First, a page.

Should Your Kid Take Cannabis Instead of Pharma for Anxiety? - RxLeaf

Should Your Kid Take Cannabis Instead of Pharma for Anxiety?

Dragana Komnenov PhD

Kids, up until the end of adolescence, have more CB1 receptors in their brain than adults, suggesting dosing would be lower for kids.

In Canada and United States, anxiety ranks among the top five conditions for which individuals seek treatment with medical cannabis. Although many anecdotal reports exist describing the anxiolytic (anti-anxiety) effects of cannabis, rigorously designed clinical studies are lacking.

Anxious little boy pulling on eyelids

Image Credit: Asier Romero

Nevertheless, the reports that have been published provide some evidence that indeed, both THC and CBD may be considered anxiolytic molecules. THC uniquely exhibits a biphasic dose-dependent effect on anxiety, whereby at low doses (1.25mg on the lower end) it reduces anxiety and at higher doses (10mg on the lower end) it stimulates it in healthy adults.

Close up of crying anxious Asian girl

Image Credit: Xiebiyun

On the other hand, CBD has consistently demonstrated anxiolytic properties and in fact, has been shown to successfully reverse the anxiety-inducing impact of THC. A dose of 300mg of CBD has been shown to induce the same anxiolytic effect as a single dose of serotonin receptor inhibitor which is typically prescribed as an antidepressants. All of these data have been collected in adults, and the question then remains whether the same anxiolytic effects are observed in the pediatric and adolescent populations?

Afraid Little Girl sitting on Couch

Image Credit: Shutterstock

Little is known about the effects of cannabinoids on anxiety in pediatric population due to the lack of data in the literature. Only one case report has been published describing the effectiveness of cannabidiol oil in treatment of anxiety and sleep issues in a 10-year-old female with post traumatic stress disorder (PTSD). She was administered 12-25mg dose of CBD oil in the pill form at the beginning of the protocol and later sublingual spray was also added to the regimen. The treatment was initiated in March and by August significant improvements in both the anxiety and sleep scales had been observed. Her behaviour improved, and she was sleeping well and attended school regularly by the end of the protocol. She also reported no side effects.

Anxious Boy Reading a Book By Flashlight

Image Credit: Olena Yakobchuk

Since THC and CBD signaling is exerted through their interactions with CB1 and CB2 receptors, is there a difference in cannabinoid receptor abundance, distribution, or even function between pediatric and adult humans?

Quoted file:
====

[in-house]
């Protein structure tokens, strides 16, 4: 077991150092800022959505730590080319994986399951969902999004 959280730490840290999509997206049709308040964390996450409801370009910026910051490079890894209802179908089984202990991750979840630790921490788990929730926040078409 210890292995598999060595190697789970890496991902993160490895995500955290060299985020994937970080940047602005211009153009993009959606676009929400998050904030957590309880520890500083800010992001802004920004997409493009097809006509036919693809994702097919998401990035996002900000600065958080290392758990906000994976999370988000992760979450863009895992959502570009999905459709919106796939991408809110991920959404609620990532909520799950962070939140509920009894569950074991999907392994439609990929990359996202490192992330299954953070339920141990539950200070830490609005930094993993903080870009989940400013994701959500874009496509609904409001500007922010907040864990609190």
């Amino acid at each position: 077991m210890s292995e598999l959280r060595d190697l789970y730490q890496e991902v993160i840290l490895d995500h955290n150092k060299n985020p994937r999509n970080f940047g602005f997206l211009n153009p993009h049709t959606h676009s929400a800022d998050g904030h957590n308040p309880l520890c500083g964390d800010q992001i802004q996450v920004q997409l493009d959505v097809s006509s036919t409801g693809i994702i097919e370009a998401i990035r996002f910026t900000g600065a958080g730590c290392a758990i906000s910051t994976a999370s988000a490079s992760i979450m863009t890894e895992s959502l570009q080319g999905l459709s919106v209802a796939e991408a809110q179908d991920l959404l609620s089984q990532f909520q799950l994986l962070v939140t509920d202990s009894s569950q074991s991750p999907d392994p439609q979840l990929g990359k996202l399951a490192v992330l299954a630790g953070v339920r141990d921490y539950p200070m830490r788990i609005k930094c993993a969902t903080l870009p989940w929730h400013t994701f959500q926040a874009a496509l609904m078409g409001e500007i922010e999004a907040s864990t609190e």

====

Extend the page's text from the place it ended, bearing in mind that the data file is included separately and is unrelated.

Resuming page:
CB1 receptors are highly expressed in neural tissue at locales in the brain involved in emotional processing, motivation, and motor activation; all areas that affect anxiety levels and perception. In fact, CB1 receptors, as well as endocannabinoids, can be detected in the human brain during early development.

3D animation of fetus in the womb.

Image Credit: Sebastian Kaulitzki

Interestingly, during the perinatal period, an unusual pattern of CB1 receptor expression is observed where they are localized abundantly in regions of the brain that are devoid of CB1 receptors in the adult human brain. In animal models, CB1 receptors have been shown to mature slowly with maximal level of expression during adolescence, then drop off to adult levels.

Blonde teen sitting in school hallway with head in hands

Image Credit: Wave Break Media

With peak levels of CB1 receptors expressed during development from childhood to adolescence, it may be expected that during this time period, the effects of THC and CBD may be altered.  This is in comparison to those observed in adults, particularly when taking into consideration the anxiogenic effect of THC at higher doses. Perhaps the appropriate staring doses should be lower in pediatric populations, which is also supported by the anxiolytic effects of 25mg/day dose of CBD described in the pediatric case report above.

Depressed Teen Boy Sitting on Couch

Image Credit: Moore Media

Theoretically, higher abundance of CB1 receptors and/or levels of endocannabinoids in human pediatric populations would suggest that the therapeutic doses of THC and CBD for anxiety are lower than those for adults. Practically, we do not know that with great certainty, as studies are lacking in this area of research. Animals studies will likely preclude those in humans, and are crucially needed, since by human adolescence many psychiatric illnesses, including anxiety and mood disorders, increase in incidence and are in need of therapies that will be maximally beneficial with minimal side effects.




Dragana Komnenov
1 Comment

Post a Comment